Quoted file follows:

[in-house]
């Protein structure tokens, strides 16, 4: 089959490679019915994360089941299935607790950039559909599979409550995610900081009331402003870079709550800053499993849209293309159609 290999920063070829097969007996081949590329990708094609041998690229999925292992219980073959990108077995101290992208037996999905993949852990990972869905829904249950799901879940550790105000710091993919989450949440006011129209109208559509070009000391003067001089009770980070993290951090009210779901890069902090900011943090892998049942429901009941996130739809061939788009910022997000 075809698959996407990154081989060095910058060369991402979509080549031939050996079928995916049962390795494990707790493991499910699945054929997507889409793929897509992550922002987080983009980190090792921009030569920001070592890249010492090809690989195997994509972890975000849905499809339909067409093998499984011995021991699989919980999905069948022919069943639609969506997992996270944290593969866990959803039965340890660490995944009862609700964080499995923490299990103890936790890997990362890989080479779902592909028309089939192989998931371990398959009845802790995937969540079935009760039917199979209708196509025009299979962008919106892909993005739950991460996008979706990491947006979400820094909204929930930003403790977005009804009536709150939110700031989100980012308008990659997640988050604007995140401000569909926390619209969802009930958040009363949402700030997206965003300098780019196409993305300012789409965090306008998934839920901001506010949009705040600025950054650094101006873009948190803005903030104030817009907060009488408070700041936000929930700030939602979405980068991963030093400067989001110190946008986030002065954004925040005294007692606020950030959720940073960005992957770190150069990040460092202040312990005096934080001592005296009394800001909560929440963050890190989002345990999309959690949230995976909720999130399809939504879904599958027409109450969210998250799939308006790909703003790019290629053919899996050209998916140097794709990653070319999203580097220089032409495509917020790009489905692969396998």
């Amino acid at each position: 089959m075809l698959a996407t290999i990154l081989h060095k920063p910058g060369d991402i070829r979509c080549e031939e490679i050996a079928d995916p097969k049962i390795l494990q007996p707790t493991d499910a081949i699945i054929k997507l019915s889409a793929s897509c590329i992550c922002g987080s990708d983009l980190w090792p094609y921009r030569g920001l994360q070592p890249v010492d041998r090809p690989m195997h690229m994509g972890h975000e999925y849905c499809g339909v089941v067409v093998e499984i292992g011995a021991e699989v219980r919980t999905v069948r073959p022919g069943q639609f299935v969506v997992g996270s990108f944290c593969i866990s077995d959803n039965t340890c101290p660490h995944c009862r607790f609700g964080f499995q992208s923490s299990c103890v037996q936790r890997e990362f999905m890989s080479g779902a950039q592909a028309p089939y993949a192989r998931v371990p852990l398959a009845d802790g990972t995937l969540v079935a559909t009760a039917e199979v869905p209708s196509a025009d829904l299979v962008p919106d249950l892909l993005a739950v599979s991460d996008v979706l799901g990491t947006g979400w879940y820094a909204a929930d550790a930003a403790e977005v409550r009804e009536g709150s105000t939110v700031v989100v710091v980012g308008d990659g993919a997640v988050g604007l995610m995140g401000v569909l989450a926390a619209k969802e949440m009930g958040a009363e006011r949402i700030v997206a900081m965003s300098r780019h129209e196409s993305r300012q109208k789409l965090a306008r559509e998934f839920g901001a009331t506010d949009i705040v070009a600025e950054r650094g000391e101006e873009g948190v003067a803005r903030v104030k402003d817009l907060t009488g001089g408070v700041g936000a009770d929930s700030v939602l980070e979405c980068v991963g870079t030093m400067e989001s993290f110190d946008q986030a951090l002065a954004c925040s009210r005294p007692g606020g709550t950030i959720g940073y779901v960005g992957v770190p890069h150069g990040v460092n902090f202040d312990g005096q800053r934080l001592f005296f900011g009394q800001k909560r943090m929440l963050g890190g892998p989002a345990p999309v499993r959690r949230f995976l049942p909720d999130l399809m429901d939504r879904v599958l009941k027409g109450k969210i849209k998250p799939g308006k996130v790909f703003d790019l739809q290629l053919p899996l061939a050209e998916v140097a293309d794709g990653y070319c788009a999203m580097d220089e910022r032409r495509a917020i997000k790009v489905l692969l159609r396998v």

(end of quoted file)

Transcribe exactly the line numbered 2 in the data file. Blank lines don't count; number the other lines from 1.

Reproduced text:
């Protein structure tokens, strides 16, 4: 089959490679019915994360089941299935607790950039559909599979409550995610900081009331402003870079709550800053499993849209293309159609 290999920063070829097969007996081949590329990708094609041998690229999925292992219980073959990108077995101290992208037996999905993949852990990972869905829904249950799901879940550790105000710091993919989450949440006011129209109208559509070009000391003067001089009770980070993290951090009210779901890069902090900011943090892998049942429901009941996130739809061939788009910022997000 075809698959996407990154081989060095910058060369991402979509080549031939050996079928995916049962390795494990707790493991499910699945054929997507889409793929897509992550922002987080983009980190090792921009030569920001070592890249010492090809690989195997994509972890975000849905499809339909067409093998499984011995021991699989919980999905069948022919069943639609969506997992996270944290593969866990959803039965340890660490995944009862609700964080499995923490299990103890936790890997990362890989080479779902592909028309089939192989998931371990398959009845802790995937969540079935009760039917199979209708196509025009299979962008919106892909993005739950991460996008979706990491947006979400820094909204929930930003403790977005009804009536709150939110700031989100980012308008990659997640988050604007995140401000569909926390619209969802009930958040009363949402700030997206965003300098780019196409993305300012789409965090306008998934839920901001506010949009705040600025950054650094101006873009948190803005903030104030817009907060009488408070700041936000929930700030939602979405980068991963030093400067989001110190946008986030002065954004925040005294007692606020950030959720940073960005992957770190150069990040460092202040312990005096934080001592005296009394800001909560929440963050890190989002345990999309959690949230995976909720999130399809939504879904599958027409109450969210998250799939308006790909703003790019290629053919899996050209998916140097794709990653070319999203580097220089032409495509917020790009489905692969396998």